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With the likes of artificial intelligence, machine learning, and virtual reality becoming part of corporate strategy, the nature of the traditional user interface (UI) is changing.
The popularity of intelligent personal assistants like Apple’s Siri, Amazon’s Alexa, Microsoft’s Cortana and Google Home are sparking consumer interest in ‘talking’ to one’s gadgets to either get information or have them perform an action such as ordering food online or activating the air conditioner. This is creating a ripple-effect with many end-users expecting other companies to follow suit and deliver a natural language experience to queries and other business Components.

Hallo, computer

Enter the conversational UI (CUI).

Simply talking to our devices is not as far-fetched as many make it out to be. Imagine the convenience of requesting a plane ticket from your phone instead of having to click through multiple browser windows. The time savings alone make it a worthwhile investment. Now translate that to updating an insurance policy or making a new investment. It is all focused on making the user experience as effective as possible.

The aim of the CUI is to enable people to converse in the language they know, with the device understanding it and translating their intention into actions that the application understands. A CUI is therefore more than just text recognition but the coming together of several different technologies and services – voice technologies to recognise speech, understanding the natural language, understanding the intention of the spoken words, and some artificial intelligence to interpret your intentions.

There might be some resistance from consumers (and insurers) on adopting a more conversational approach in the user interface.

Traditionalists, especially in the insurance industry, might not feel optimistic about the accuracy of the process or how easily it will be adopted to meet regulatory requirements. However, with financial services globally under pressure to keep innovating to combat the emergence of fintech firms, they might have no choice but to embrace this change.

Especially younger users love the familiarity of the chat style interfaces while older generations tend to adopt this style as it helps them more easily navigate through a maze of different options.

Back-end analysis

At face value, CUI might be skewed to benefit the end-user instead of the organisation. But having an easier process for the creation of policies, updating of information, or other Components, could create efficiency benefits on the side of the insurer as well.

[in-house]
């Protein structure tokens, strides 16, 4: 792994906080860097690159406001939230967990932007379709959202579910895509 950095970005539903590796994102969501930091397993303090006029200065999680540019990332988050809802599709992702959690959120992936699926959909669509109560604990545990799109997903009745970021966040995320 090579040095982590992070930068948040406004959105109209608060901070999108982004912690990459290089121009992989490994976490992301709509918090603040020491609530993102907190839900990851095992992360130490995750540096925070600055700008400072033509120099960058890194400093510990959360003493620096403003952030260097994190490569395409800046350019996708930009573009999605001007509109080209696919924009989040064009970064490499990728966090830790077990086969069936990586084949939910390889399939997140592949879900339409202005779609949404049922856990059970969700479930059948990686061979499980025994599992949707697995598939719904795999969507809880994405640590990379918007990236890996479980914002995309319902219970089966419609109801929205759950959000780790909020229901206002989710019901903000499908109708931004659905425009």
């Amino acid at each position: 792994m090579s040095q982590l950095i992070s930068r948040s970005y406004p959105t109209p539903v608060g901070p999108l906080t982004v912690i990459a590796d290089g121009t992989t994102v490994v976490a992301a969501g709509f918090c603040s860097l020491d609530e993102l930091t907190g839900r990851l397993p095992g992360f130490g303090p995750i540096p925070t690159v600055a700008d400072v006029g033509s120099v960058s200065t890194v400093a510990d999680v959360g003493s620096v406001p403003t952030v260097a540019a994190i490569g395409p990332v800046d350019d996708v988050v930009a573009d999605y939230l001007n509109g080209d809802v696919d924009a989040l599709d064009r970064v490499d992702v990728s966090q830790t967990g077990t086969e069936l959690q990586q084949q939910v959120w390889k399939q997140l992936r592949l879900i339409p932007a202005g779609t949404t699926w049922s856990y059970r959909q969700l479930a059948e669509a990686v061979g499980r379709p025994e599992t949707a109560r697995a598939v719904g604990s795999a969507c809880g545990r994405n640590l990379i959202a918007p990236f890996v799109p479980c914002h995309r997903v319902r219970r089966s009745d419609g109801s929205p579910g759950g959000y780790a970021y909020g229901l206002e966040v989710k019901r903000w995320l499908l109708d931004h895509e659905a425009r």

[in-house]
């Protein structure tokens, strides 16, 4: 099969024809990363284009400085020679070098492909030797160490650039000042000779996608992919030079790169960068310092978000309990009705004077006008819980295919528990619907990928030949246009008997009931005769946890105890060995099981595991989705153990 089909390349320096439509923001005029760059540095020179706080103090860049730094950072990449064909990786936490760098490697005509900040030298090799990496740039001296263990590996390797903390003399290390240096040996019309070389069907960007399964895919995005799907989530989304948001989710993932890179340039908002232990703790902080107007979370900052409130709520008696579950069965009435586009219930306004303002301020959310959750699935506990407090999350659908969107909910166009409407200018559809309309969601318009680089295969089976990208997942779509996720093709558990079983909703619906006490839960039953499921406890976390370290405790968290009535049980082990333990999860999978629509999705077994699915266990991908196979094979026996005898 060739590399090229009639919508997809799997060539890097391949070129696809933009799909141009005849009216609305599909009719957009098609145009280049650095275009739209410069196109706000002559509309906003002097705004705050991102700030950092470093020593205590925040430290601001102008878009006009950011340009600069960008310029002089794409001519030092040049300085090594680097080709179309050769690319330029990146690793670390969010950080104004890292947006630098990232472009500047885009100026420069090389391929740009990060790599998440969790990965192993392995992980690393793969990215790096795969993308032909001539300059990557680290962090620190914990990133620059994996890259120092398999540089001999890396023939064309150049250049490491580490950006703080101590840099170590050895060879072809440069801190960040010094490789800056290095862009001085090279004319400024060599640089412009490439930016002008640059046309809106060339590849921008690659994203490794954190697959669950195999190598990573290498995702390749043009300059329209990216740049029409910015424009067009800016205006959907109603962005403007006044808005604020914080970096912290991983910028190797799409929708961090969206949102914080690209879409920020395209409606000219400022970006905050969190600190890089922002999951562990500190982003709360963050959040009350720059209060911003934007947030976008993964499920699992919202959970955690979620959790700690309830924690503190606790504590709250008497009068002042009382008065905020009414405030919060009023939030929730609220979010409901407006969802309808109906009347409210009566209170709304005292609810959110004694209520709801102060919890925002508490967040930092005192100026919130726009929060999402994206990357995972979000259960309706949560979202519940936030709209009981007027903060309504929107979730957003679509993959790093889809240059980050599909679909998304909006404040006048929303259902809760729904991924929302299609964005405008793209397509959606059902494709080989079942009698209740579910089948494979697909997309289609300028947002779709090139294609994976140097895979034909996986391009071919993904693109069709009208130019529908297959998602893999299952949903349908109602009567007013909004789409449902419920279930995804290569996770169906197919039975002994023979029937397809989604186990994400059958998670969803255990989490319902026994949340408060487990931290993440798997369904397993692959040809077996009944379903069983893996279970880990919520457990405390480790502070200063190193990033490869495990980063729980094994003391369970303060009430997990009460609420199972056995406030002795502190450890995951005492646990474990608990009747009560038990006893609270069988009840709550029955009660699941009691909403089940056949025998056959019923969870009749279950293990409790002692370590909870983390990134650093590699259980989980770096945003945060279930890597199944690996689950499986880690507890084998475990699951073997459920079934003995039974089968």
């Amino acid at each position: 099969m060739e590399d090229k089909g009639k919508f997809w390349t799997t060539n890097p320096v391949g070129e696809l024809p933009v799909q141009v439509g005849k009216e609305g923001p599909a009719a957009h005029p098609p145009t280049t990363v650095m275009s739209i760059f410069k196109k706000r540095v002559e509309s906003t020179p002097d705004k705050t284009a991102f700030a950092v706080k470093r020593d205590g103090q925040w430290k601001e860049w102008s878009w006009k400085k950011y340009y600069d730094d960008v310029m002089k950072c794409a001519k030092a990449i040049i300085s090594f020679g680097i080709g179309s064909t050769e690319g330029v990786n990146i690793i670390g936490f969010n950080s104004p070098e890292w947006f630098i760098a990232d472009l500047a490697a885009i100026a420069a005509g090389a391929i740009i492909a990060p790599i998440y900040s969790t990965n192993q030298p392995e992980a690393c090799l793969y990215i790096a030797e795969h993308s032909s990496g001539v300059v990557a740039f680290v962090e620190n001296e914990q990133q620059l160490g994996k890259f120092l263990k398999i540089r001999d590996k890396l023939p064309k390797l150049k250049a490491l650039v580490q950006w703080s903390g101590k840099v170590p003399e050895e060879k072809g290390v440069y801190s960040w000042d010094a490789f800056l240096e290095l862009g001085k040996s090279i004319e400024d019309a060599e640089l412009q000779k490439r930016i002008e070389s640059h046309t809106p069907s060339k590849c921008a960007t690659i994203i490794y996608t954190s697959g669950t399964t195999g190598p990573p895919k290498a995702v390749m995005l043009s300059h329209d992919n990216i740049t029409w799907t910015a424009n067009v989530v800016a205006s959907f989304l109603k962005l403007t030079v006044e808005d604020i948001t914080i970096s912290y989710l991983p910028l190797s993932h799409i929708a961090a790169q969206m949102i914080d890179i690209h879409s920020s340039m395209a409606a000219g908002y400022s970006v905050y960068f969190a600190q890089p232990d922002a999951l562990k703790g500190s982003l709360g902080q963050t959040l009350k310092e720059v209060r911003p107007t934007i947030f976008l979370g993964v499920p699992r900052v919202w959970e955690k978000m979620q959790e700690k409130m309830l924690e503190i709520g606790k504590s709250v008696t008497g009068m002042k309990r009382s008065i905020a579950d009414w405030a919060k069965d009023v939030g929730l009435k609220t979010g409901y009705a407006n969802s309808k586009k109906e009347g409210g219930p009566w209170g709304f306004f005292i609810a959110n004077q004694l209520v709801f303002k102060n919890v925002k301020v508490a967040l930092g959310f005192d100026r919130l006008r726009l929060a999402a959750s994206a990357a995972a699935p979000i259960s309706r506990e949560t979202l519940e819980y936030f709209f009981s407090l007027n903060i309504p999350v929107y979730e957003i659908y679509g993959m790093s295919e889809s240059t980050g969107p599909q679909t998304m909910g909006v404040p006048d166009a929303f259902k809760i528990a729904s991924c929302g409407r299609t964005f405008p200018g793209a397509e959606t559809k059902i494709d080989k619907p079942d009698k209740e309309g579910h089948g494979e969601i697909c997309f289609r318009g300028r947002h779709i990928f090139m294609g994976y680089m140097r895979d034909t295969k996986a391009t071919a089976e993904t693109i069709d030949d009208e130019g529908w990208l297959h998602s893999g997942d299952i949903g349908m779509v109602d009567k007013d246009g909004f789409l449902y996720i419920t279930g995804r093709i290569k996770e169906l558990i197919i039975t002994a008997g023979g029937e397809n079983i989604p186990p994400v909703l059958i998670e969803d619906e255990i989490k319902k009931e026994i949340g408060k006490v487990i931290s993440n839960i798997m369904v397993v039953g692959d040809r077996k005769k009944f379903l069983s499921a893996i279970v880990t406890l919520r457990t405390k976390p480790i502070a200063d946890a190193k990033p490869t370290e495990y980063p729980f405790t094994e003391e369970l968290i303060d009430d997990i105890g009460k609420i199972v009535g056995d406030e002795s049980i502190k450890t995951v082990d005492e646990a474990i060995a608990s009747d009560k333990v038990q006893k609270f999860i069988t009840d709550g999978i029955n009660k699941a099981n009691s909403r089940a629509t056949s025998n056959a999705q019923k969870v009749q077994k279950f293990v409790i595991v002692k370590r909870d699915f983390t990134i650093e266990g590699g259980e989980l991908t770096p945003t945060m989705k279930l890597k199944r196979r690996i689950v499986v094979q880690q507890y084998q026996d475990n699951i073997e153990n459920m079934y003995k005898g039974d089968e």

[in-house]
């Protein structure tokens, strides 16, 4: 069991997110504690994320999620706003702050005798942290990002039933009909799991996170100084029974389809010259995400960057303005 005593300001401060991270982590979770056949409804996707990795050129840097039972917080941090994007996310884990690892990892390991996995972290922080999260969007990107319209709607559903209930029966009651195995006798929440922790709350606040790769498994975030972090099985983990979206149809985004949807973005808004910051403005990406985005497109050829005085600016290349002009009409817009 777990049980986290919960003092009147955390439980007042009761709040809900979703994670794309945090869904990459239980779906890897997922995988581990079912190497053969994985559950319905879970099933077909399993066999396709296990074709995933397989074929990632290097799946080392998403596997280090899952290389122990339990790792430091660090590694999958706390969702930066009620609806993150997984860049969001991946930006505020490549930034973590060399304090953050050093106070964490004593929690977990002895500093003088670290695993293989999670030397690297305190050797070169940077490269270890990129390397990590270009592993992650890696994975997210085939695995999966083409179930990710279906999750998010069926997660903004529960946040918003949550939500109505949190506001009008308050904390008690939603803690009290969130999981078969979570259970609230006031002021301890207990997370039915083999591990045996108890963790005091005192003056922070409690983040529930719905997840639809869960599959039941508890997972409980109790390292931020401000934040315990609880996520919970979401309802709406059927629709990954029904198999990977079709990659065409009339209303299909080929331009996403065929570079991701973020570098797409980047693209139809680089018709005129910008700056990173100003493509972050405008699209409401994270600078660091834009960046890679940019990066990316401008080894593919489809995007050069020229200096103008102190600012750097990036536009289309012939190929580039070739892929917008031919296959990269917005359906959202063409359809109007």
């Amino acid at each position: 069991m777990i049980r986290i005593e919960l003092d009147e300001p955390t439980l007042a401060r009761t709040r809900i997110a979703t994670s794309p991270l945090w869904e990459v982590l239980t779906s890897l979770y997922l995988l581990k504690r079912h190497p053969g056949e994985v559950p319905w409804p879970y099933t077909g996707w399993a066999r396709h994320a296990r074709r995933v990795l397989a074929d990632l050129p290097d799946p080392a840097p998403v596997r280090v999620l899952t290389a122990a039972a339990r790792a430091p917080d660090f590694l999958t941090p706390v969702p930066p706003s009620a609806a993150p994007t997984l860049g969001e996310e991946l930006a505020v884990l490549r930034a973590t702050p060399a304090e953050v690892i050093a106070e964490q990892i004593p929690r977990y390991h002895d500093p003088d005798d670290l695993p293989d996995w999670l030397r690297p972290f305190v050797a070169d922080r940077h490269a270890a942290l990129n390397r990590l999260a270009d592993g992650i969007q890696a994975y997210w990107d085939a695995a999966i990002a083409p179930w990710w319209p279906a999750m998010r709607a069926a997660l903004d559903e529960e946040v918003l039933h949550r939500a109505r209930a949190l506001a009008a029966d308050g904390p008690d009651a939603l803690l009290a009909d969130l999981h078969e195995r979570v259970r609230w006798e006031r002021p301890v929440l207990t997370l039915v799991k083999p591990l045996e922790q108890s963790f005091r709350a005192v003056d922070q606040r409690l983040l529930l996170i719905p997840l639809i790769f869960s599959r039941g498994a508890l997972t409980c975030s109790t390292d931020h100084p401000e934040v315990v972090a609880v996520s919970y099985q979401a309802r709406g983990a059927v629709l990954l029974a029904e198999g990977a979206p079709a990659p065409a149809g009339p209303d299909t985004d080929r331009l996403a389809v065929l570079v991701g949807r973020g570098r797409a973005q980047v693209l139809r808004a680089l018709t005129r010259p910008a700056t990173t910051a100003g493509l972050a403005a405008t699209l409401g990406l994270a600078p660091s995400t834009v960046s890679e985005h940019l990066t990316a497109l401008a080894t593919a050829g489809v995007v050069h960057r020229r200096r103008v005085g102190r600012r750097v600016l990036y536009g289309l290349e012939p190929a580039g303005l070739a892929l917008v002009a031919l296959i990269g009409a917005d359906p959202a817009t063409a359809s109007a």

By integrating this new UI with real-time data analysis on the back-end, an insurer is able to create a more customised experience for the customer. More importantly, it is also able to evolve its processes in a more nuanced fashion and get an understanding of where demand lies for specific products or services.

Cynics who argue that the CUI is nothing more than glorified speech recognition software fail to see the role artificial intelligence can play in this. By combining voice technologies with natural-language understanding and key databases, an insurer can provide context to queries than what would not have been possible otherwise.

A large focus of the CUI is on the occasional person who does not know ‘UI language’. And the biggest user base of this group is the customer. This means the most value to be gained from this new interface will likely be by providing customer-centric capabilities. This does not exclude internal stakeholders as they can also be users of certain functions.

User preference

And while some limitations might still exist in terms of the spoken language used (English dominates much of the conversational UI systems currently available), it is only a matter of time before it catches up to user preferences.

This is especially important in markets such as Africa with many local dialects and other languages preferred over English. But the foundation is already being lain thanks to the growth of consumer devices illustrating the convenience of doing UI differently.

But a CUI is not a ‘fire-and-forget’ solution. Once rolled out, it needs to be continuously tested against the user base, evaluated, and evolved. You therefore need to build the ability in to monitor and evaluate its effectiveness on an ongoing basis.

Insurers need to ensure they keep monitoring developments in this regard. With fintech already putting them under pressure to maintain growth and get new customers, it will be the organisations who can best adapt to new market requirements that will continue to remain relevant.

JC Oberholzer is the chief system architect for Rubix Digital Solutions.
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